An international collaboration of scientists, which includes a researcher from the University of Virginia, has identified nearly a dozen genes associated with the accumulation of calcium in our coronary arteries. This buildup is a major factor contributing to life-threatening coronary artery disease, responsible for up to 25% of deaths in the United States. There’s hope that doctors could potentially target these genes using existing medications or even nutritional supplements to slow down or stop the progression of the disease.
Clint L. Miller, a researcher from the UVA School of Medicine’s Center for Public Health Genomics, explained, “By pooling valuable genotype and phenotype data gathered over many years, our team has uncovered novel genes that could serve as early indicators of clinical coronary artery disease. This marks a crucial initial step in identifying the biological mechanisms we can focus on for primary prevention of coronary artery disease.”
The research findings have been published in the journal Nature Genetics.
Coronary artery calcification
Before clinical atherosclerotic coronary artery disease manifests, doctors can employ non-invasive computed tomography scans to detect calcium buildup within coronary artery walls. This reliable indicator of subclinical coronary atherosclerosis strongly predicts future cardiovascular events, including heart attacks and strokes, which are leading global causes of death. Moreover, this calcium accumulation is associated with various age-related ailments, such as dementia, cancer, chronic kidney disease, and even hip fractures.
Despite our understanding of genetics’ role in coronary calcium buildup, only a limited number of contributing genes had been identified. Thus, researcher Clint L. Miller and his collaborators were eager to uncover new genetic factors influencing the risk of coronary calcium buildup.
Their approach involved analyzing data from over 35,000 individuals of European and African descent worldwide. This marked the most extensive “meta-analysis” conducted to date for understanding the genetic basis of coronary artery calcification.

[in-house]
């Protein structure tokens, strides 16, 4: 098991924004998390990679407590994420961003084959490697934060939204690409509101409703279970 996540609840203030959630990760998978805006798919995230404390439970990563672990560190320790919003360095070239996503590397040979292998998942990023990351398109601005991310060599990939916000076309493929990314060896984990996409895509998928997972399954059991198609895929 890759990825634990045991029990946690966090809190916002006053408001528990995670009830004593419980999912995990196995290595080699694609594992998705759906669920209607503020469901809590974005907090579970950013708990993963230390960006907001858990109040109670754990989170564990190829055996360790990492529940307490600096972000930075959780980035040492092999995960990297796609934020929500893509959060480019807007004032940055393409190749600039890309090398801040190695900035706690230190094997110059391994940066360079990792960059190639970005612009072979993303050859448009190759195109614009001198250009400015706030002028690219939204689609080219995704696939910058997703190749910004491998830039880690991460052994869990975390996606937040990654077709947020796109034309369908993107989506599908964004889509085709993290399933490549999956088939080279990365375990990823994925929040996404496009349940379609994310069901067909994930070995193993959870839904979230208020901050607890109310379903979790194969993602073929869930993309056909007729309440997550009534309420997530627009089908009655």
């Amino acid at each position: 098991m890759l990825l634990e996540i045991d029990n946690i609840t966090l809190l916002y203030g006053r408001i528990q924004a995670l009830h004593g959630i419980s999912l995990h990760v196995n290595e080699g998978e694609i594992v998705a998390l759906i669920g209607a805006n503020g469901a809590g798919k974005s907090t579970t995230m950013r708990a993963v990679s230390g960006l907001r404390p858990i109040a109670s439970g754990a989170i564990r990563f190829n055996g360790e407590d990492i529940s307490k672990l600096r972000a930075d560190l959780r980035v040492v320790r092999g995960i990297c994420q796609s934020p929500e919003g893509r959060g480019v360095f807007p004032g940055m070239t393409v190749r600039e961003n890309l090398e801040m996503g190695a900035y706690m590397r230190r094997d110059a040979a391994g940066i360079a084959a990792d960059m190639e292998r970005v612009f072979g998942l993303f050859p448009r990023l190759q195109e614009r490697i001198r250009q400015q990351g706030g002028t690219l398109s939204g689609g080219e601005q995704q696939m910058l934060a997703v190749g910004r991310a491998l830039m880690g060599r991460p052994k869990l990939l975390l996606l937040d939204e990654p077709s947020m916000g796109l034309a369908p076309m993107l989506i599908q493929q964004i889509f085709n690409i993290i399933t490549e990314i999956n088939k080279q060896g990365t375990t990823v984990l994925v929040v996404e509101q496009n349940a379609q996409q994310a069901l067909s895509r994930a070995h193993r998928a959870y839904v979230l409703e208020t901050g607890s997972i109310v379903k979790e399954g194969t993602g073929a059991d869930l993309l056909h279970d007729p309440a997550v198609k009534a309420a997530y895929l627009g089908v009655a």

Miller explained, “Coronary artery calcification reflects the cumulative impact of risk factors on blood vessels over a lifetime. While previous studies had identified a few genes more than a decade ago, it was evident that larger and more diverse studies were needed to uncover the pathways driving coronary artery calcification.”
By employing various statistical analysis methods, the researchers identified over 40 candidate genes at 11 different locations on our chromosomes linked to coronary artery calcification. Notably, eight of these locations had no prior connection to coronary calcification, and five were previously unreported for coronary artery disease. Genes at these locations play vital roles in determining bone mineral content and regulating key metabolic pathways involved in calcium deposit formation.
One of the genes uncovered, ENPP1, is known to be altered in rare instances of arterial calcification in infants. Additionally, the researchers identified genes associated with the adenosine signaling pathway, which is known to suppress arterial calcification.
To validate their findings, the scientists conducted gene queries and experimental studies on human coronary artery tissues and smooth muscle cells, demonstrating direct effects on calcification and related cellular processes.
Now that these genes’ roles in coronary artery calcification are known, scientists can explore the development of drugs, including potential use of existing ones, to target these genes or encoded proteins, thereby modulating the calcification process. Some promising targets may even be amenable to dietary adjustments or nutrient supplementation, such as vitamins C or D.
While further research is needed to determine the best strategies for targeting these genes and affected pathways, these discoveries hold the potential to revolutionize risk assessment for patients or enable early interventions to halt the progression of coronary artery disease. This could represent a significant advancement in addressing a disease responsible for over 17 million deaths annually worldwide.
“This interdisciplinary collaboration underscores the potency of meta-analyses for an understudied yet clinically significant measure,” stated Miller, who is affiliated with UVA’s departments of Biochemistry and Molecular Genetics and Public Health Sciences. “We anticipate ongoing progress in translating these initial findings into clinical applications and identifying additional genes applicable to risk prediction across more diverse populations.”
Source: University of Virginia